An espresso isn’t just an espresso if you’re visiting Georgio’s Coffee Roasters in Farmingdale. Instead, it’s a striking little coffee drink that’s fragrant, slightly sweet, nutty and bright.

This updated espresso experience is due to Georgio and Lydia Testani’s newest gadget: a Slayer espresso machine from the Seattle-based company. Its regal design and wood-handled levers make a statement. But so does Testani’s enthusiasm about it.

“Slayer Saturday. Slay me!” Testani writes on his Facebook page, a display of exuberance for his new machine and beans sourced in Ethiopia. Testani only uses single-origin, small-batch beans in this machine, to produce some of the most distinct versions of espresso around.

With word origins that point to “fast,” (express) and “just for you” (expressly), espresso was introduced in Italy in the 1880s. It grew in popularity through the early 20th century with Achille Gaggia’s invention of the steamless espresso machine in the late 1930s. The invention marked the beginning of crema, the foam with a creamy consistency on top that’s unique to espresso. It’s the result of forcing very hot water under high pressure through fine, tamped-down grounds.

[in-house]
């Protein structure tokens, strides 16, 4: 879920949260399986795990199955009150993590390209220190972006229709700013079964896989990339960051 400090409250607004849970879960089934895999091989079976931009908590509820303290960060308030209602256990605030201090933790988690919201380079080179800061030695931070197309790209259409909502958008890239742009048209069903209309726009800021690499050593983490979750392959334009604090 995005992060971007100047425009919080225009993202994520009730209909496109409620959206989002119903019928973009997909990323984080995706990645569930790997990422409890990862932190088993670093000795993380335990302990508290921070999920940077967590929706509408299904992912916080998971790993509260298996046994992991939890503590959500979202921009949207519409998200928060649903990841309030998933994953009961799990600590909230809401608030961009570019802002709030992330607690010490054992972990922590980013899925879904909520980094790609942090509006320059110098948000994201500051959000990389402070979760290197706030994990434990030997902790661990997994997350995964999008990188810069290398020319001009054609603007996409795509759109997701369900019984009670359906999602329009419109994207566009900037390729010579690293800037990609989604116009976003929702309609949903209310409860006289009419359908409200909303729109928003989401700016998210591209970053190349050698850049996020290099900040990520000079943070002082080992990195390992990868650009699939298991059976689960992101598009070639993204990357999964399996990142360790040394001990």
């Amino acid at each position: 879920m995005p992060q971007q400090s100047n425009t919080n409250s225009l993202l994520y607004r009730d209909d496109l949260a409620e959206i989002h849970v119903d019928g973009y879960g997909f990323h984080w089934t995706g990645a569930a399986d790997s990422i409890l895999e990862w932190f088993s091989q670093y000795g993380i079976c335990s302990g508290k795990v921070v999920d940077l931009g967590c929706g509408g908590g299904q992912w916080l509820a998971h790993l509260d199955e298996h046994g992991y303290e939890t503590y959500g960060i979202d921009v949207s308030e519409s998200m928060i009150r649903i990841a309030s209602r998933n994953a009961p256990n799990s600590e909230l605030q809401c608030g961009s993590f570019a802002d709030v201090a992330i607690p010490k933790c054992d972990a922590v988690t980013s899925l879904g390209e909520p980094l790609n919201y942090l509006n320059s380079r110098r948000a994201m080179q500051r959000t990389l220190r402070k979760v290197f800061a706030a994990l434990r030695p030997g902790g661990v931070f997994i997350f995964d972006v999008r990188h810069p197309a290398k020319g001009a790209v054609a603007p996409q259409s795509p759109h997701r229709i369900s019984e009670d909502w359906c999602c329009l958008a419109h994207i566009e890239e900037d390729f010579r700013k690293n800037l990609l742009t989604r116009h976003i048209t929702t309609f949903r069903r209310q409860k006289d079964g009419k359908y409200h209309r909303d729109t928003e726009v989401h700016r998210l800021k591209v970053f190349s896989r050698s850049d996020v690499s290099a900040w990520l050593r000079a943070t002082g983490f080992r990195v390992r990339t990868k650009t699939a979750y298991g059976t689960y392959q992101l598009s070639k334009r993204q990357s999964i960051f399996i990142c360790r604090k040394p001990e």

The Slayer’s brewing process results in a cup that’s “sweet without your having to add sugar,” Testani says. It is, in part, because of the new toy’s more precise instruments, which slow the water flow, and its requiring a softer, finer grind than other machines.

“Europeans wouldn’t like it,” he notes, referring to the muddier cup at places such as Rome’s iconic roaster, Sant’Eustachio il Caffe, where you’d get an espresso in a flash — with sugar, unless requested otherwise. And even if you do, you’ll probably get sugar, anyway.

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The Slayer marks Testani diversifying offerings, so he hasn’t done away with his respectable Italian Faema machine. It’s the Alfa Romeo of the espresso machines he has used at various points of his career — he’s been roasting beans since the early 1990s — which has included overseeing the coffee department at Fairway markets.

Coffee bean blends and rich, viscous espresso with notes of caramel — popular with a certain type of American connoisseur — are still available. “Don’t worry,” he says. “We’ve still got hipster espresso.”

Slayer espresso is $3 and a small latte is $3.99; a Faema espresso runs between $2 and $2.50.

Georgio’s Coffee Roasters is at 1965 New Hwy., Farmingdale; 516-238-2999, georgioscoffee.com